While several examples in the above text show a methodical solution to trimming the TCR or RTCR, some less methodical procedures still succeed in adjusting the TCR or RTCR, albeit with less precision or less efficiency. For example, a procedure based on resistance excursions and restoration, without being particularly mindful of the “first” pulse amplitudes, also succeeds in trimming TCR in a longer time. Even a more random adaptive procedure would in many cases succeed in obtaining a moderately high precision adjustment of TCR.

It will be understood that numerous modifications thereto will appear to those skilled in the art. Accordingly, the above description and accompanying drawings should be taken as illustrative of the invention and not in a limiting sense. It will further be understood that it is intended to cover any variations, uses, or adaptations of the invention following, in general, the principles of the invention and including such departures from the present disclosure as come within known or customary practice within the art to which the invention pertains and as may be applied to the essential features herein before set forth, and as follows in the scope of the appended claims.

Referenced by
Citing PatentFiling datePublication dateApplicantTitle
US7503689 *Jul 24, 2007Mar 17, 2009Microbridge Technologies Inc.Measuring and trimming circuit components embedded in micro-platforms
US7667156 *Sep 20, 2005Feb 23, 2010Microbridge Technologies Inc.Bidirectional thermal trimming of electrical resistance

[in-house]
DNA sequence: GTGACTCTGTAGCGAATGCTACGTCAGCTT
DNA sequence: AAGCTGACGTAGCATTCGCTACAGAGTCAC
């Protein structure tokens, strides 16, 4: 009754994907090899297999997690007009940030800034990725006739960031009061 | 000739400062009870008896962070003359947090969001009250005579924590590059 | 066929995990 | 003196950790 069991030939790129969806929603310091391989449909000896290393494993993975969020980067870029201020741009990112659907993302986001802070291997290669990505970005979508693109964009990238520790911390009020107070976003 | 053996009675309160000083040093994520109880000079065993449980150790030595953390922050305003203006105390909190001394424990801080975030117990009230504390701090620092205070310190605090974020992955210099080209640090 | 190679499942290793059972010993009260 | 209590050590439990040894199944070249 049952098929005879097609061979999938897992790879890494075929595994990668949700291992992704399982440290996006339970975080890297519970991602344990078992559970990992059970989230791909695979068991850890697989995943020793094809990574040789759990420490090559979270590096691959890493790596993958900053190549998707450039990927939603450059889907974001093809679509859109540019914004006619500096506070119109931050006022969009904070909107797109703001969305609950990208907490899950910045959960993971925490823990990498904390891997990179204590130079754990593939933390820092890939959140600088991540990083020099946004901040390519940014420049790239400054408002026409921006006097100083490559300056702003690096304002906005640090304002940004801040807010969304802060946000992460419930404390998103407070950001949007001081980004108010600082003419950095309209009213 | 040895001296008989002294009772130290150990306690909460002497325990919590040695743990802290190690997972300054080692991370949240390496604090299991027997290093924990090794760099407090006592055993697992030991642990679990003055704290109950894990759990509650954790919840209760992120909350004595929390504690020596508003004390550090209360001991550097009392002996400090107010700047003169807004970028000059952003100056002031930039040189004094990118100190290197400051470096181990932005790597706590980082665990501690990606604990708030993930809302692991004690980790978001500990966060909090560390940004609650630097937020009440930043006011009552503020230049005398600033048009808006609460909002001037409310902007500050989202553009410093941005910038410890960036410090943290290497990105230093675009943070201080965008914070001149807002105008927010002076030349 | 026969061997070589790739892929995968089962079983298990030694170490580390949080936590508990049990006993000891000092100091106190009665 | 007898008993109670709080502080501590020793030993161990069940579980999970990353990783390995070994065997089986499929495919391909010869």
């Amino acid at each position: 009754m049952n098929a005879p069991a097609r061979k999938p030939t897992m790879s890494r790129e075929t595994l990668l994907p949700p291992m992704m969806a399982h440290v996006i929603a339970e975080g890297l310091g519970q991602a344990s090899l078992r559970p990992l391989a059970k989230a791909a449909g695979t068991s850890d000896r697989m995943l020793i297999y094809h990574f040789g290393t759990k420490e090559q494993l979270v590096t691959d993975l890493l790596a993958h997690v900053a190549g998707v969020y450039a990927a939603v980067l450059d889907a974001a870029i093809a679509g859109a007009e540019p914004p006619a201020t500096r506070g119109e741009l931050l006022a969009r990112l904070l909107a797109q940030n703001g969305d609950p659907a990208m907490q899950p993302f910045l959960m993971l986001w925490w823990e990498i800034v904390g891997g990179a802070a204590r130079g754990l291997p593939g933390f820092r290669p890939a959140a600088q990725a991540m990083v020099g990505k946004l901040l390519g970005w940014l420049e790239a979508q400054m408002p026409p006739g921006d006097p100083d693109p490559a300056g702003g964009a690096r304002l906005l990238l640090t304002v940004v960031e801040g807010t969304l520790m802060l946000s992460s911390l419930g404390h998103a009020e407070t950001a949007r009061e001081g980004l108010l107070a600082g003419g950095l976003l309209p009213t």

US7714694Mar 21, 2007May 11, 2010Microbridge Technologies Canada, Inc.Compensating for linear and non-linear trimming-induced shift of temperature coefficient of resistance
US7999525 *Dec 7, 2007Aug 16, 2011Taejin Technology Co., Ltd.Voltage regulator and method of manufacturing the same
US8200461 *Sep 24, 2009Jun 12, 2012Texas Instruments IncorporatedSmall-signal stability analysis at transient time points of integrated circuit simulation
US8332190 *Dec 13, 2007Dec 11, 2012Nec CorporationCircuit simulator, circuit simulation method and program
US8618786 *Aug 31, 2009Dec 31, 2013Altera CorporationSelf-biased voltage regulation circuitry for memory
US20100057412 *Dec 13, 2007Mar 4, 2010Nec CorporationCircuit simulator, circuit simulation method and program
US20110071812 *Sep 24, 2009Mar 24, 2011Texas Instruments IncorporatedSmall-Signal Stability Analysis at Transient Time Points of Integrated Circuit Simulation
US20110220631 *Mar 16, 2009Sep 15, 2011Oleg GrudinMethod of stabilizing thermal resistors
Classifications
U.S. Classification327/334, 257/E21.004
International ClassificationG06G7/28, H01C17/26
Cooperative ClassificationH01C17/267, H01L28/20, H01C17/232
European ClassificationH01L28/20, H01C17/232, H01C17/26C2